Multi-dimensional list initialization

Ian Kelly ian.g.kelly at
Thu Nov 8 08:09:35 CET 2012

On Wed, Nov 7, 2012 at 8:13 PM, Andrew Robinson
<andrew3 at> wrote:
> OK, and is this a main use case?  (I'm not saying it isn't I'm asking.)

I have no idea what is a "main" use case.

> There is a special keyword which signals the new type of comprehension;  A
> normal comprehension would say eg: '[ foo for i in xrange ]'; but when the
> 'for i in' is reduced to a specific keyword such as 'ini' (instead of
> problematic 'in') the caching form of list comprehension would start.

FYI, the Python devs are not very fond of adding new keywords.  Any
time a new keyword is added, existing code that uses that word as a
name is broken.  'ini' is particularly bad, because 1) it's not a
word, and 2) it's the name of a common type of configuration file and
is probably frequently used as a variable name in relation to such

> So, then, just like a comprehension -- the interpreter will begin to
> evaluate the code from the opening bracket '['; But anything other than a
> function/method will raise a type error (people might want to change that,
> but it's safe).
> The interpreter then caches all functions/initialiser methods it comes into
> contact with.
> Since every function/method has a parameter list (even if empty);  The
> interpreter would evaluate the parameter list on the first pass through the
> comprehension, and cache each parameter list with it's respective function.
> When the 'ini' keyword is parsed a second time, Python would then evaluate
> each cached function on its cached parameter list; and the result would be
> stored in the created list.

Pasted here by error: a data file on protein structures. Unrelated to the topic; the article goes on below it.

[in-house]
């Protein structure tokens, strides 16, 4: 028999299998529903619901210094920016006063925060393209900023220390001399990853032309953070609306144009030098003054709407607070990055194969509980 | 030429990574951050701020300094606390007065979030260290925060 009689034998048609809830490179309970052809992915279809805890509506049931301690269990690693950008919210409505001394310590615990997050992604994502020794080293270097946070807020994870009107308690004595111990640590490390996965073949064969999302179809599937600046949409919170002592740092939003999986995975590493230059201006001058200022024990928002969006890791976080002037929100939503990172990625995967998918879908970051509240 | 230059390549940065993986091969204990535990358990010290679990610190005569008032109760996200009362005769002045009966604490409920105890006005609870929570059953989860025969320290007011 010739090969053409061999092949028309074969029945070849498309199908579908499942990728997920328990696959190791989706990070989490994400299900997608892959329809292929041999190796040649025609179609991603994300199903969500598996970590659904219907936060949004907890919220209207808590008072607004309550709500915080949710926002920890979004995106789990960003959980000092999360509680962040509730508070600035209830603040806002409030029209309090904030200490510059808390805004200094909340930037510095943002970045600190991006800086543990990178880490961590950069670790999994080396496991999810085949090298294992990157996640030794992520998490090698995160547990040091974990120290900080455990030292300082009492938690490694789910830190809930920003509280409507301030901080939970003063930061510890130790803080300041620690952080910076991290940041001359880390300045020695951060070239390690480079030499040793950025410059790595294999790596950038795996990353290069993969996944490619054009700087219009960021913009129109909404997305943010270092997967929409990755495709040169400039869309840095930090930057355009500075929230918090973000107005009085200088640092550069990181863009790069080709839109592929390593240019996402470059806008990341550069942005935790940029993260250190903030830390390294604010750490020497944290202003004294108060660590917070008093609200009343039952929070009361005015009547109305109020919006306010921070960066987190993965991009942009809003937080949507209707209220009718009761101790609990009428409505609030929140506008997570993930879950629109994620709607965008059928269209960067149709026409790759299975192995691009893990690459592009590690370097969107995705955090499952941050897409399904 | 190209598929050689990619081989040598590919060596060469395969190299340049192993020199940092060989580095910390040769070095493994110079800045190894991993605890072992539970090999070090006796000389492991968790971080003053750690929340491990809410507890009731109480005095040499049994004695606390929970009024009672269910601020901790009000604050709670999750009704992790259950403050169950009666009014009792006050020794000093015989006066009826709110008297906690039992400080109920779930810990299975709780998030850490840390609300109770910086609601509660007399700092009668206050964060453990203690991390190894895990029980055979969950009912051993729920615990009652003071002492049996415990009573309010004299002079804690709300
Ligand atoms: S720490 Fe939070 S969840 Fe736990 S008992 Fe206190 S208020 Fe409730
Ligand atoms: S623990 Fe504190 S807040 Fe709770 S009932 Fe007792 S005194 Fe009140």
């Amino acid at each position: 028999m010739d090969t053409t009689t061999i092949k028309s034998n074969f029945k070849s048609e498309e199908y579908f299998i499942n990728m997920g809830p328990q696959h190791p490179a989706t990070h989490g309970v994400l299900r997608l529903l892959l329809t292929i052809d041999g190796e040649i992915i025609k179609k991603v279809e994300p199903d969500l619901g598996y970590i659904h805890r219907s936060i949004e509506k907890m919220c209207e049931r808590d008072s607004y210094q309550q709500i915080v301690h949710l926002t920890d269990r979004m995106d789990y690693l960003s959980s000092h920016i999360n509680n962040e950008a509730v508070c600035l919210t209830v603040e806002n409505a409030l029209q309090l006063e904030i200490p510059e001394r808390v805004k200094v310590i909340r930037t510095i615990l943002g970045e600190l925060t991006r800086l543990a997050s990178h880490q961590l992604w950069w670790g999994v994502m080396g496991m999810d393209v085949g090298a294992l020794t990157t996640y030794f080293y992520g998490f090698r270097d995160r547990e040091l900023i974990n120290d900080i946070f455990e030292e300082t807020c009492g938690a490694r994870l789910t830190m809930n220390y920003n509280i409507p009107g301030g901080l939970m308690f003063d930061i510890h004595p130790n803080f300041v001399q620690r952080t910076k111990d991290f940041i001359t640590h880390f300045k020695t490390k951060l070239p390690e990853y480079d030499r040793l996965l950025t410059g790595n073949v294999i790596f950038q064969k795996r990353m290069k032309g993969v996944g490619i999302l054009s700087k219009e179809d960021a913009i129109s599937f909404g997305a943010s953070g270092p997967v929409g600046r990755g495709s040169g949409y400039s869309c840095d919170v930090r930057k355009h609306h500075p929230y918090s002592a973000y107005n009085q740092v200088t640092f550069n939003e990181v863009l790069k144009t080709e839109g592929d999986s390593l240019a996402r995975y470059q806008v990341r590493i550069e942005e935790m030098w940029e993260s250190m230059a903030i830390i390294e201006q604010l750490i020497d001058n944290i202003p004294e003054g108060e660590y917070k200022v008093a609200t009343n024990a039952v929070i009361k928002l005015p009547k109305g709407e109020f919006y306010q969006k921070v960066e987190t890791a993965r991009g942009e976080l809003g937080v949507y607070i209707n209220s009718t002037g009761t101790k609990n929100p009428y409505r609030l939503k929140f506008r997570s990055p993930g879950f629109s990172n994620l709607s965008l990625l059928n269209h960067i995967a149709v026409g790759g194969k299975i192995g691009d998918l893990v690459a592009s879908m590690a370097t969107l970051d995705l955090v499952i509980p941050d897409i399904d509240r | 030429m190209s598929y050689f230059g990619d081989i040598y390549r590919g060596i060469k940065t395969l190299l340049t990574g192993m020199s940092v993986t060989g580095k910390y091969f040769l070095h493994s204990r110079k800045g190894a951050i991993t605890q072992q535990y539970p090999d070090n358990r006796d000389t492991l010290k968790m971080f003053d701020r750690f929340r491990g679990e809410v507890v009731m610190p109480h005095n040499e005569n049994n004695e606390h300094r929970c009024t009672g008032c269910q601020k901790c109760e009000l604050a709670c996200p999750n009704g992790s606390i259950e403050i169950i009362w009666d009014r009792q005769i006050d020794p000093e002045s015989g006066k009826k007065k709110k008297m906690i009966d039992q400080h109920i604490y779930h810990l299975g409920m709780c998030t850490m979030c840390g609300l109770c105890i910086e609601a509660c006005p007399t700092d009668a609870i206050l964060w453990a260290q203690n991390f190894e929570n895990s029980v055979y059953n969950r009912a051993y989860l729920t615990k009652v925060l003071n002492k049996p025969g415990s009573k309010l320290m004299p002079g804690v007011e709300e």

> This cached execution would be repeated as many times as is needed.
> Now, for your example:
> values = zip(samples, times * num_groups)
>     if len(values) < len(times) * num_groups:
>         # raise an error
> Might be done with:
> values = zip(   samples, [ lambda:times, ini xrange(num_groups) ]   )
>     if len(values) < len(times) * num_groups
> The comma after the lambda is questionable, and this construction would be
> slower since lambda automatically invokes the interpreter; but it's correct.

How is this any better than the ordinary list comprehension I already
suggested as a replacement?  For that matter, how is this any better
than list multiplication?  Your basic complaint about list
multiplication as I understand it is that the non-copying semantics
are unintuitive.  Well, the above is even less intuitive.  It is
excessively complicated and almost completely opaque.  If I were to
come across it outside the context of this thread, I would have no
idea what it is meant to be doing.

> As an aside, how would you do the lambda inside a list comprehension?

As a general rule, I wouldn't.  I would use map instead.

> [lambda:6 for i in xrange(10) ] # Nope.

Thak constructs a list of 10 functions and never calls them.  If you
want to actually call the lambda, then:

[(lambda: 6)() for i in range(10)]


map(lambda i: 6, range(10))

But note that the former creates equivalent 10 functions and calls
each of them once, whereas the latter creates one function and calls
it ten times.

>> Of course you got an integer. You took an index of the range object, not a
>> slice. The rule is that taking an index of a sequence returns an element;
>> taking a slice of a sequence returns a sub-sequence. You still have not
>> shown any inconsistency here.
> Because it's an arbitrary rule which operates differently than the
> traditional idea shown in python docs?
> slice.indices()  is *for* (QUOTE)"representing the set of indices specified
> by range(start, stop, step)"

slice.indices() has nothing to do with it.  Indexing a sequence and
calling the .indices() method on a slice are entirely different
operations.  The slice.indices method is a utility method meant to be
called by __getitem__ implementations when doing slicing, not an
implementation of indexing.  When a sequence is indexed, there is no
slice.  That method is not related in any way to the semantics of
indexing a sequence.

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